“The grounds upon which a district court may reduce a defendant's sentence pursuant to § 3582(c)(2) are quite narrow.” United States v. Berry, 701 F.3d 374, 376 (11th Cir. 2012). For a defendant to be eligible for such a reduction, the Sentencing Commission must have amended the Sentencing Guidelines, that amendment must have lowered the defendant's sentencing range, and the amendment must also be listed in U.S.S.G. § 1B1.10(d). See 18 U.S.C. § 3582(c)(2); U.S.S.G. § 1B1.10(a)(1) & comment. (n.1(A)). But a reduction under § 3582(c)(2) is not authorized if an amendment does not lower the applicable guideline range because of the operation of another guideline or statutory provision. U.S.S.G. 1B1.10, comment. (n.1(A)).
Amendment 599 may serve, when applicable, as the basis for a sentence reduction. See U.S.S.G. § 1B.10(d). Amendment 599 took effect on November 1, 2000. U.S.S.G. App. C, Amend. 599. Amendment 599 provides, in pertinent part, that where a defendant is convicted of an 18 U.S.C. § 924(c) offense for using a firearm during and in relation to a crime of violence or a drug trafficking crime, the defendant cannot also receive a base offense level guideline enhancement in the underlying offense for his use of a firearm during the commission of that offense. Id.; see also United States v. Brown, 332 F.3d 1341, 1344–45 (11th Cir. 2003). “Amendment 599 was enacted in order to clarify under what circumstances a weapons enhancement may properly be applied to an underlying offense,” when a defendant was also convicted under 18 U.S.C. § 924(c); and it was adopted to prevent duplicative punishment for the use of firearms in one criminal event. United States v. Pringle, 350 F.3d 1172, 1179-80 (11th Cir. 2003).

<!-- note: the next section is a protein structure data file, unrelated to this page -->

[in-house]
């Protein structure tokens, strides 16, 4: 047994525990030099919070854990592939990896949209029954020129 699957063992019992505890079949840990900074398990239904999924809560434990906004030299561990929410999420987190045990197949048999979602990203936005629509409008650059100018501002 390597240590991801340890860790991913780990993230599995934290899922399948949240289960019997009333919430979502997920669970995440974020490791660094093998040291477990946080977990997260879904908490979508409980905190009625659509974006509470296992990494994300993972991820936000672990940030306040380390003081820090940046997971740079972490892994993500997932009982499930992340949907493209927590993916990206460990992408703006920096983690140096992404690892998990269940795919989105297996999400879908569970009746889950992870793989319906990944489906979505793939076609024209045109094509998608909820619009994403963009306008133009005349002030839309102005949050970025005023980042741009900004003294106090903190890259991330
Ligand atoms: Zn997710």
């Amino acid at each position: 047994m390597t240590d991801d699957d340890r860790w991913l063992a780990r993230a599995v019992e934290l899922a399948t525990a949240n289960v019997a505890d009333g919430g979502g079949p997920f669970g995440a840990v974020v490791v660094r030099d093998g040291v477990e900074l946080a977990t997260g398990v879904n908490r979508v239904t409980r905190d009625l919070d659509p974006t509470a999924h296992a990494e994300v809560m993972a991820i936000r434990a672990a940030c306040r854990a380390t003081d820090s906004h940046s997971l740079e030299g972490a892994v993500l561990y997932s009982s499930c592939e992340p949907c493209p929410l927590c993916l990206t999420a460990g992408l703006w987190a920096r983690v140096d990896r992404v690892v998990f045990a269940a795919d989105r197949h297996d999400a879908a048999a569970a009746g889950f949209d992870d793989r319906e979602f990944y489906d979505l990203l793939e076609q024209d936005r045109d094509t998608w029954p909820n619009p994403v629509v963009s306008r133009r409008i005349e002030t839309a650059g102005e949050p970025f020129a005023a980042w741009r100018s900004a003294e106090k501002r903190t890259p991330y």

The district court was correct in concluding that Amendment 599 was inapplicable to Hunt because the Amendment did not lower Hunt's guideline range. Amendment 599 applies to sentencing guidelines enhancements and does not impact on a statutorily enhanced maximum sentence. See U.S.S.G. App. C, Amend. 599. Hunt was sentenced as a career offender and did not receive a weapons guidelines enhancement that would be impacted by Amendment 599. See id. Amendment 599 did not give the district court discretion to determine whether a maximum sentence was incorrectly decided, because maximum sentences are not amended guideline ranges and § 3582(c)(2) proceedings are not de novo resentencing hearings. See 18 U.S.C. § 3582(c)(2); see also Bravo, 203 F.3d at 781. The district court lacked the discretion to reconsider Hunt's maximum sentence or whether Hunt's consecutive sentence under 18 U.S.C. § 924(c) constituted impermissible double-counting. Id. Therefore, we affirm the denial.
DISMISSED IN PART, AFFIRMED IN PART.